The Nanjing Massacre, when hundreds of thousands of unarmed civilians and soldiers were killed by Japanese forces in and around China’s former capital. Seventy years ago, on December 13, the Imperial Japanese Army began the capture of Nanjing, the capital of the Republic of China. In December 1937, during this war, the Japanese army invaded Nanjing, China and began a campaign of massacres.
Full-scale hostilities between the two countries did not erupt until the Marco Polo Bridge Incident on July 7, 1937, when the Japanese army attacked the important entry point to Beijing, China. On December 13, 1937, the Imperial Japanese Army invaded Nanjing, and the next six weeks went down in history as the Nanjing Massacre. Eyewitnesses from that period state that within six weeks of the fall of Nanjing, Japanese troops carried out a massacre.
Unlike the executions of prisoners of war ordered by the Japanese division commanders, most of the atrocities against civilians in Nanking were committed by undisciplined soldiers. After World War II, when Japanese soldiers and officials were tried and executed for war crimes, courts found that at least 200,000 people had been killed in the Nanjing rapes. Instead of denying the allegations, the veterans interviewed confirmed that the massacre took place and publicly described and acknowledged their role in the atrocity.
Some Japanese historians continue to claim that the Nanjing Massacre is Chinese Communist Party propaganda, although most Japanese now accept that the atrocities did take place. The true nature of the massacre has been disputed and exploited for propaganda purposes by Japanese historical revisionists, apologists, and nationalists. The extent of the atrocities is debated, and the numbers range from the Chinese Communist Party’s current claim of a death toll of 300,000 civilians to the Japanese military’s claim at the International Military Tribunal for the Far East that the casualties were military. in nature and that there were no organized massacres or atrocities against civilians. Historians agree that the Japanese military indiscriminately killed many civilians in the city of Nanjing and that they should be counted among those killed in the massacre.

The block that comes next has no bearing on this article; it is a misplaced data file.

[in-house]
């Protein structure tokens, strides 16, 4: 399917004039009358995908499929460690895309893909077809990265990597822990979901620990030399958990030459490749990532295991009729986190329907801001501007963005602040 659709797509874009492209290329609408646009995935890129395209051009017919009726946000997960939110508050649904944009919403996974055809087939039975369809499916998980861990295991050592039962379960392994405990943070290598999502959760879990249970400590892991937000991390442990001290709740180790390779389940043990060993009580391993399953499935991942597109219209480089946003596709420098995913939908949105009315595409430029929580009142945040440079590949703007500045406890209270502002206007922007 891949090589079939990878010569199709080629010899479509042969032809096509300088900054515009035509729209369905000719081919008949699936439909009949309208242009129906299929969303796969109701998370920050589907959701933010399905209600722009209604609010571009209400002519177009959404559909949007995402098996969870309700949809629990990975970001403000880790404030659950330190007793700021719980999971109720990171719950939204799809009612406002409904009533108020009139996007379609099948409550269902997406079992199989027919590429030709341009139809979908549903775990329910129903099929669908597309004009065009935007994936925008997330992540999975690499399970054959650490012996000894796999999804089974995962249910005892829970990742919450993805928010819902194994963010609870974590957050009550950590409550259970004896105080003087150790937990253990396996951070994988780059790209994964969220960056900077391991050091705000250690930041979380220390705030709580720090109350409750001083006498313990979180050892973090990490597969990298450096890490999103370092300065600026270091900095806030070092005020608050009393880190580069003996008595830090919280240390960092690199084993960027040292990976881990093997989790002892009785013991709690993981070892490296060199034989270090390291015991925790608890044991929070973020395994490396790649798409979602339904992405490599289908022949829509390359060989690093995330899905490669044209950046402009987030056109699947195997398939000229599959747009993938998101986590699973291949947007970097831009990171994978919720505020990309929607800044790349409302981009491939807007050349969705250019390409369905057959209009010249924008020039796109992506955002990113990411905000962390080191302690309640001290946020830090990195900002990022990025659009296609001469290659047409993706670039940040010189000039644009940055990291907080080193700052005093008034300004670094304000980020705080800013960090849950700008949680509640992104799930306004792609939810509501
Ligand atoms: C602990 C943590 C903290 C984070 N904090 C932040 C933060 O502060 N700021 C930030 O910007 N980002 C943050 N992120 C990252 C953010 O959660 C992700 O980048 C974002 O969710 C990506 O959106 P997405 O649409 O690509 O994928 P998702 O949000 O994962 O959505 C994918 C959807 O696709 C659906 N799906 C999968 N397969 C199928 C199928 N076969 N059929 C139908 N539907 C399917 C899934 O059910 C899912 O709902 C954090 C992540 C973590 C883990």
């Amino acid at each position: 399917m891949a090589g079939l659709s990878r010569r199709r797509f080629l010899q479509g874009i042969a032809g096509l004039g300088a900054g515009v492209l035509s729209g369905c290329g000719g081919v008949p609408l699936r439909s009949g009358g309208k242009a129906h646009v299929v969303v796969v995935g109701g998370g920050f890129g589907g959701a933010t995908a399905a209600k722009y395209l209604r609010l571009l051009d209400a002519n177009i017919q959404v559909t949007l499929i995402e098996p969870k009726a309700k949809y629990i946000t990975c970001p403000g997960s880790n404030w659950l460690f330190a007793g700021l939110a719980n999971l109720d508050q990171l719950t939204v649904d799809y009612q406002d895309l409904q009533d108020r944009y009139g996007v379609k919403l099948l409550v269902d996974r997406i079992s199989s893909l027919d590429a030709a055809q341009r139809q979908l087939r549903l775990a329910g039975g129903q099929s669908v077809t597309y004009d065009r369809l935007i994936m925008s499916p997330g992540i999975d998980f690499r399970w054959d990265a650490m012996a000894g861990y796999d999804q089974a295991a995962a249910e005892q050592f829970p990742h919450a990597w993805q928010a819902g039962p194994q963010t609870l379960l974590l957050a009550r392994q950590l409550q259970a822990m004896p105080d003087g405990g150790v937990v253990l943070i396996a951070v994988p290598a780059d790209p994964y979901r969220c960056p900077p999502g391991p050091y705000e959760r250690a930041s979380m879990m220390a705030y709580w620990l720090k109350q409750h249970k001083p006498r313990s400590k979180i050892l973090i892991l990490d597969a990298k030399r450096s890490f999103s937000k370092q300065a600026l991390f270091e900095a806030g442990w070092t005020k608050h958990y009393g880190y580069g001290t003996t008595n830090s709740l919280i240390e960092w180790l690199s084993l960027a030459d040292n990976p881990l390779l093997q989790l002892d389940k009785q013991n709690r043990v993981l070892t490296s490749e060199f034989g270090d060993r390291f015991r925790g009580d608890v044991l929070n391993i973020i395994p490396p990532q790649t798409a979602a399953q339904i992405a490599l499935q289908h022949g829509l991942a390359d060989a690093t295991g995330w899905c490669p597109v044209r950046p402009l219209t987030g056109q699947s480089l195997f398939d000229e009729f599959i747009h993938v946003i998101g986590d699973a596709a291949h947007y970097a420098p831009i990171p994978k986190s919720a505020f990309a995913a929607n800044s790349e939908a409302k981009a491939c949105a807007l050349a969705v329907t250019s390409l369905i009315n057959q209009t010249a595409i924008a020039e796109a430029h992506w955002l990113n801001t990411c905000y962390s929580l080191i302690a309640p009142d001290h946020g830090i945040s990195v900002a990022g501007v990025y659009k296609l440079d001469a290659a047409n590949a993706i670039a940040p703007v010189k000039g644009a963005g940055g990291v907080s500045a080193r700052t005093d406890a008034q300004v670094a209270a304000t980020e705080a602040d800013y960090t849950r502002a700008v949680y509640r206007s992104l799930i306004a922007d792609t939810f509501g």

According to the verdict of the Nanjing War Crimes Tribunal on March 10, 1947, the Japanese army killed “more than 190,000 civilians and Chinese soldiers with machine guns, whose corpses were burned to destroy evidence. In Nanjing, the war began. The Criminal Tribunal sentenced and hanged three lieutenants of the Japanese army for beheading hundreds of Chinese prisoners of war, the Nanjing Tribunal also tried and executed the Japanese general who commanded the troops in Nanjing.
Similar disasters have occurred in the lower Yangtze River and other cities in eastern China, but what happened in Nanjing has become a symbol of the inhumanity of Japanese aggression and the painful narrative of Chinese victims. Nanjing, the capital of Kuomintang China at the time, was in ruins, and it took decades for the city and its people to recover from the brutal attack. The army ransacked and burned the surrounding towns and cities, destroying more than a third of the buildings.